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Landscape Units

At a national level, the English landscape is divided into National Character Areas (as defined by Natural England). In Worcestershire we have refined these to the slightly smaller Regional Character Areas, to better reflect some of the broad variations discernible in the county's landscape that weren't accounted for in some of the much larger national units.

At a county level, the Worcestershire landscape is further broken down into Landscape Description Units (LDUs). These are a representation of a Landscape Type in a specific location. LDUs are the building blocks of the LCA and are determined by analysing maps of geology, topography, soils, tree cover character, land use and settlement pattern.

Nesting within LDUs are the smallest units of landscape character – Land Cover Parcels (LCPs). These describe any local variation that is present and visually apparent within the larger LDUs, such as minor variations in land use and the historic patterns of field enclosure. Within LCPs the landscape is a visual entirety and they are totally homogenous with respect to landscape attributes. LCPs can vary considerably in size from maybe a few fields to larger areas where there is less diversity in landscape character.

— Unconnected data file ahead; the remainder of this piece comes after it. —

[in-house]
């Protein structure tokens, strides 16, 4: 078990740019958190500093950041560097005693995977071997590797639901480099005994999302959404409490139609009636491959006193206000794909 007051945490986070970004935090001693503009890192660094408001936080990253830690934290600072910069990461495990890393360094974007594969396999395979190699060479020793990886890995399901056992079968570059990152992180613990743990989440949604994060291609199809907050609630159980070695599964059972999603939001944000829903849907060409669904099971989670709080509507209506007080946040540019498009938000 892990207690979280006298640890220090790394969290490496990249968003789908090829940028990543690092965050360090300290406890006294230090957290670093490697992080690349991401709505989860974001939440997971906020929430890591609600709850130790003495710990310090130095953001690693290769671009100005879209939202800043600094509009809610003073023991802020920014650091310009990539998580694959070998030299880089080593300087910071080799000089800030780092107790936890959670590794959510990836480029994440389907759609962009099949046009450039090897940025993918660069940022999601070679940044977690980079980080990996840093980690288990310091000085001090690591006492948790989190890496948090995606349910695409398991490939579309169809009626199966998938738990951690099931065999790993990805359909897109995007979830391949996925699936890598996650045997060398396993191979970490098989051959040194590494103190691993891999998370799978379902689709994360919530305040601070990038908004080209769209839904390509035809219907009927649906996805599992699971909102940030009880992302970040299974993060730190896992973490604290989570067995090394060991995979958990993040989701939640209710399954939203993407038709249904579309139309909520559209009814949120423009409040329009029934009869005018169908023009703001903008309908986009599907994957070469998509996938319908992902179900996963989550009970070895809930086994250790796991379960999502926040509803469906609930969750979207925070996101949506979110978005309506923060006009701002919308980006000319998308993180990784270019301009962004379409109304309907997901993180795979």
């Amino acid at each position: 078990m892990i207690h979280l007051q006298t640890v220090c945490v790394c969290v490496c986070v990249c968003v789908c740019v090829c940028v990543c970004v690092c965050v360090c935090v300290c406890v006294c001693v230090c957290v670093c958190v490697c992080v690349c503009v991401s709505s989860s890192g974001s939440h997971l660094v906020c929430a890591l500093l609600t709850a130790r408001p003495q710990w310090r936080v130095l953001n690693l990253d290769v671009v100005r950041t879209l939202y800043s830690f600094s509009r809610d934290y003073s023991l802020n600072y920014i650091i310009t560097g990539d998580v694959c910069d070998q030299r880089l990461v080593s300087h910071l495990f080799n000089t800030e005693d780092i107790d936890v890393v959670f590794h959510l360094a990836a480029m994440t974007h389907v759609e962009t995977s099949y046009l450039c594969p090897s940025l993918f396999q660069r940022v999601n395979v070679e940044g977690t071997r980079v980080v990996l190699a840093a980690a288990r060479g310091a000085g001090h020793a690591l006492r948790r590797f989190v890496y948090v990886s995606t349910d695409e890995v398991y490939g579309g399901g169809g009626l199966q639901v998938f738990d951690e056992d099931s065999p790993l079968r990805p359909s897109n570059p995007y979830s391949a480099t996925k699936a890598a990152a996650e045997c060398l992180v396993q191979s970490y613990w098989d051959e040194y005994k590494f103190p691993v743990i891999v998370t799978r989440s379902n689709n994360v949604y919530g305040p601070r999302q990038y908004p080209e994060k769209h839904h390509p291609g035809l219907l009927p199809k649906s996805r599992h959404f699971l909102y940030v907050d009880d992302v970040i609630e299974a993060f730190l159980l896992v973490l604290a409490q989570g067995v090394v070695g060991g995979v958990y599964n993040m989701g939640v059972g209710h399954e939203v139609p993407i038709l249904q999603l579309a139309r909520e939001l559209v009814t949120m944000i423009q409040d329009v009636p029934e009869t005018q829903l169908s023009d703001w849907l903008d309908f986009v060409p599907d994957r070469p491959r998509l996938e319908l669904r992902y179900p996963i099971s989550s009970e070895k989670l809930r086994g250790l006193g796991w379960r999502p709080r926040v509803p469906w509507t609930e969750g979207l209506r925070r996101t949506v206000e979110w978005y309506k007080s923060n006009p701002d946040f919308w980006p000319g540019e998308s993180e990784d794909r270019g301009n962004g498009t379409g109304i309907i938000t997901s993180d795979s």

The process of LCA identifies commonalities in landscapes, recognising repeating patterns of natural and cultural attributes that reflect how geographically separate areas have evolved in a similar way. This information allows these areas – LDUs and by default the LCPs that nest within them – to be classified into Landscape Types.

Unlike the landscape units described above, which are all unique and describe specific areas, Landscape Types are generic and may occur anywhere in the country where the same combinations of physical and cultural landscape attributes occur. For example, the Riverside Meadows Landscape Type occurs along the length of the Severn and Teme in Worcestershire but also the Wye and Lugg in Herefordshire; the High Hills and Slopes Landscape Type is seen in the Malvern Hills and also in the Black Mountains on the Welsh border.

The way in which these landscape units and types sit together in a mapped hierarchy is illustrated below.


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This page was last reviewed 31 January 2014 at 12:29.
The page is next due for review 30 July 2015.